Generative AI, an exciting technology poised to transform various creative industries, currently relies heavily on the creative output of artists, designers, musicians, and authors. In an interesting twist, these artists are finding themselves in a position where their work is critical for training AI models. This shift has raised vital questions about how to incentivize artists and creators to share their work for AI training and, equally important, how to compensate them for their contributions.
Although generative AI may appear complex, it hinges on three core elements: an AI model, robust computing resources, and ample data. While AI researchers and engineers are duly recognized and compensated, the creative talent behind the data has not always been compensated fairly.
The tech industry is only beginning to acknowledge the intrinsic value of the data provided by content creators. This has prompted the development of incentive programs and compensation models for artists, illustrators, and other creatives who contribute to AI training datasets.
Incentive Programs: Adobe, Canva, and Stability AI:
Adobe's Creative Bonus:
Adobe, the creator of iconic software like Photoshop and Illustrator, has introduced a separate bonus for creators whose work is utilized specifically for training AI models. This strategy ensures a consistent supply of high-quality training data. Bonuses are calculated based on the content's demand and use over the past 12 months.
Canva's Commitment to Creators:
Graphic design platform Canva has established a $200 million fund for creators who contribute to their stock program and permit their content to be used for AI training. Payments are determined based on factors like usage frequency and complexity of the content provided.
Stability AI and Revenue Sharing:
Stability AI has partnered with Audiosparx, a stock audio company, to implement a revenue-sharing model. This approach allows artists to contribute audio and sound effects, sharing in the revenue generated by the AI tool.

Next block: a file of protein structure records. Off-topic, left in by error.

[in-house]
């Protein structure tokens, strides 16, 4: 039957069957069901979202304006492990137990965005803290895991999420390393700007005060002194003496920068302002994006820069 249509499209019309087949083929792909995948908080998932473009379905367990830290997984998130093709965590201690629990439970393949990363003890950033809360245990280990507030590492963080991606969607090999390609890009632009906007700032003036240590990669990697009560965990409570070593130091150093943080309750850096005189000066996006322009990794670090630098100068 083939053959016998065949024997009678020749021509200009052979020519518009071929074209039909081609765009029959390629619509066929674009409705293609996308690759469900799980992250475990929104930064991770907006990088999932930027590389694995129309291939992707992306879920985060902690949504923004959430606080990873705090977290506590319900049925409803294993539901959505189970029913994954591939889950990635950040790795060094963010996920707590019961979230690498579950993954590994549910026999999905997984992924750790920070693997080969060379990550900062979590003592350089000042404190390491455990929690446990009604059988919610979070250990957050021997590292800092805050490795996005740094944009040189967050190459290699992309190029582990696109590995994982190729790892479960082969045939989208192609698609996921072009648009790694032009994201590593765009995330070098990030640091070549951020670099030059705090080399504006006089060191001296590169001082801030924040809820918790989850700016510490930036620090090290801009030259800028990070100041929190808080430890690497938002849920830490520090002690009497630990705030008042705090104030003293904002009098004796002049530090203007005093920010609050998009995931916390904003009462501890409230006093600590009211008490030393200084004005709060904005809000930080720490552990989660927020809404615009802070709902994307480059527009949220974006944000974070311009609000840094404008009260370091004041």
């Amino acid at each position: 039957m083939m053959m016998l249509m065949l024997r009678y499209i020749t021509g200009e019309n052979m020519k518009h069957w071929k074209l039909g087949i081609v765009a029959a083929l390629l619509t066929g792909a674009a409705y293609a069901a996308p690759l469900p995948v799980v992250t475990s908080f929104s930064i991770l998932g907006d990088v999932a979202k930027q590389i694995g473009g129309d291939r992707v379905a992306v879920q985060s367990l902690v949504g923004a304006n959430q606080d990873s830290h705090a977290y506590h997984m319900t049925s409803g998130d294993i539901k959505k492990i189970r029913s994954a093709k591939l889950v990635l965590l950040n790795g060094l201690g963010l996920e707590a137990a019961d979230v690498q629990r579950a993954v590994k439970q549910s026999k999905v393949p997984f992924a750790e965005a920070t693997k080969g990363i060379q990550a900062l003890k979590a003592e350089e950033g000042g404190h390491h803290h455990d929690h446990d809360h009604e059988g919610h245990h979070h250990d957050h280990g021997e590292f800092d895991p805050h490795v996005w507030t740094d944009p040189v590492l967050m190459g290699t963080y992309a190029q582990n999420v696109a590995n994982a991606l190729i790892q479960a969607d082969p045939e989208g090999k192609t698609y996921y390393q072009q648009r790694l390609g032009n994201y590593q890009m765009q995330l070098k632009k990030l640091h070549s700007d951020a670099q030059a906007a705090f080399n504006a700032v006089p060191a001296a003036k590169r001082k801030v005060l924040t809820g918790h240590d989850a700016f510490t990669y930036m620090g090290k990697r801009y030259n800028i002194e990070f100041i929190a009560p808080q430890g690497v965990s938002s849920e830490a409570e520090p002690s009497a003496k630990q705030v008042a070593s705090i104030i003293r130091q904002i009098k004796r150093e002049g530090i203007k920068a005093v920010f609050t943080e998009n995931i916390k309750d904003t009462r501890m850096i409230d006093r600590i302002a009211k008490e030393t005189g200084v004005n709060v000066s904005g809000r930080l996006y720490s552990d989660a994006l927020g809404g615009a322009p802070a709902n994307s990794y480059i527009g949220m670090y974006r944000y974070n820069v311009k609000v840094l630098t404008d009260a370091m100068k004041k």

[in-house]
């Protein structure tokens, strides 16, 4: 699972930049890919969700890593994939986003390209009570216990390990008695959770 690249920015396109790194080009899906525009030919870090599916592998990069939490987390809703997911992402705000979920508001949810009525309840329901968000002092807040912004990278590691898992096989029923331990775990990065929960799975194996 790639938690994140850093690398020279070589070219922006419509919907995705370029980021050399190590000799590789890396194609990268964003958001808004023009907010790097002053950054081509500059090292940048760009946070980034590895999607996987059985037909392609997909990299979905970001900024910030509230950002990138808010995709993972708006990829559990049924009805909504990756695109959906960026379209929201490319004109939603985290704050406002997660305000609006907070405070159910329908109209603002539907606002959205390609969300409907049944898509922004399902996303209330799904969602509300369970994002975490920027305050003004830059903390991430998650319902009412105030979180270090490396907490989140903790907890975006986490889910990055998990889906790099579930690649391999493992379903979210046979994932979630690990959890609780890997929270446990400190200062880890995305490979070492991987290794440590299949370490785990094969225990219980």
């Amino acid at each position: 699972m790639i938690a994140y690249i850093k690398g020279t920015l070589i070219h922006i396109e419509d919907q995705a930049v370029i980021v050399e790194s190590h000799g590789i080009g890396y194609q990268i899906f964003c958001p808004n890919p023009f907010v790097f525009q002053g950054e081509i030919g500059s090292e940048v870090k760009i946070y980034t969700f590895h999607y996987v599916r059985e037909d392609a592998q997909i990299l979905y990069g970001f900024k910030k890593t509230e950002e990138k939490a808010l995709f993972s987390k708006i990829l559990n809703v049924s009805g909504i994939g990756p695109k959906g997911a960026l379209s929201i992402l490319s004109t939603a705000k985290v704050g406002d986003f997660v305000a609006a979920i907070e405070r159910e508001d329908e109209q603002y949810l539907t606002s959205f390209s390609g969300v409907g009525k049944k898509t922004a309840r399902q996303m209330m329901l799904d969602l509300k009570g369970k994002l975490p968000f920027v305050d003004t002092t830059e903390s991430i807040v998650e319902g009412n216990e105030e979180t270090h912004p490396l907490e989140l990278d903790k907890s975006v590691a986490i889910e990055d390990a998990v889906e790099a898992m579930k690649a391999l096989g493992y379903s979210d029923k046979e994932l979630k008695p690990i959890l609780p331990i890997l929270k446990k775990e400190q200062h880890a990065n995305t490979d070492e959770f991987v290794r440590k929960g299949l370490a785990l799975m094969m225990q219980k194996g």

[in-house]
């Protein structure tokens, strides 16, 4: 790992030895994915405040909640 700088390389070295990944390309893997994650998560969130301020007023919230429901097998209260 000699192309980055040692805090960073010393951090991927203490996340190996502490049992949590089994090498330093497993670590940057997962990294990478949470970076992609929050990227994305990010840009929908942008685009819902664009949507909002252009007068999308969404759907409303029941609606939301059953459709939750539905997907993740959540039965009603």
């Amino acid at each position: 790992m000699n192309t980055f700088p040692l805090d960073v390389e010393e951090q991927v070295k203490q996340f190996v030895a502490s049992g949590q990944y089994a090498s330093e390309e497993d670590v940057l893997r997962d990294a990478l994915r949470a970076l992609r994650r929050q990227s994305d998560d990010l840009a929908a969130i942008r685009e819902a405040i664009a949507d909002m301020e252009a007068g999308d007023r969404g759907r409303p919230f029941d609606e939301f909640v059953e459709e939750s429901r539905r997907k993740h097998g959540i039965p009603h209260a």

OpenAI, a pioneer in the generative AI industry, differs in its compensation strategy. The company does not pay creators for their work but offers an opt-out program. Additionally, they reject requests for images resembling the style of living artists with their Dall-E model.
The AI industry faces a growing risk of legal challenges from artists and creatives who object to their work being employed for AI purposes. Offering compensation can help AI companies avoid class-action lawsuits.
Compensating creators not only acknowledges their contribution but also encourages a wider participation in the generative AI industry. Automation poses a challenge to artists and designers, making fair compensation more crucial.
While the issue of compensation in generative AI remains complex and evolving, it is vital for the industry to find equitable solutions that reward the creative minds contributing to AI's transformative capabilities. By acknowledging the worth of artists' work and addressing compensation challenges, the AI community can ensure a sustainable and collaborative future.
As the generative AI industry matures, the balance between creativity, innovation, and equitable compensation will be instrumental in shaping its future.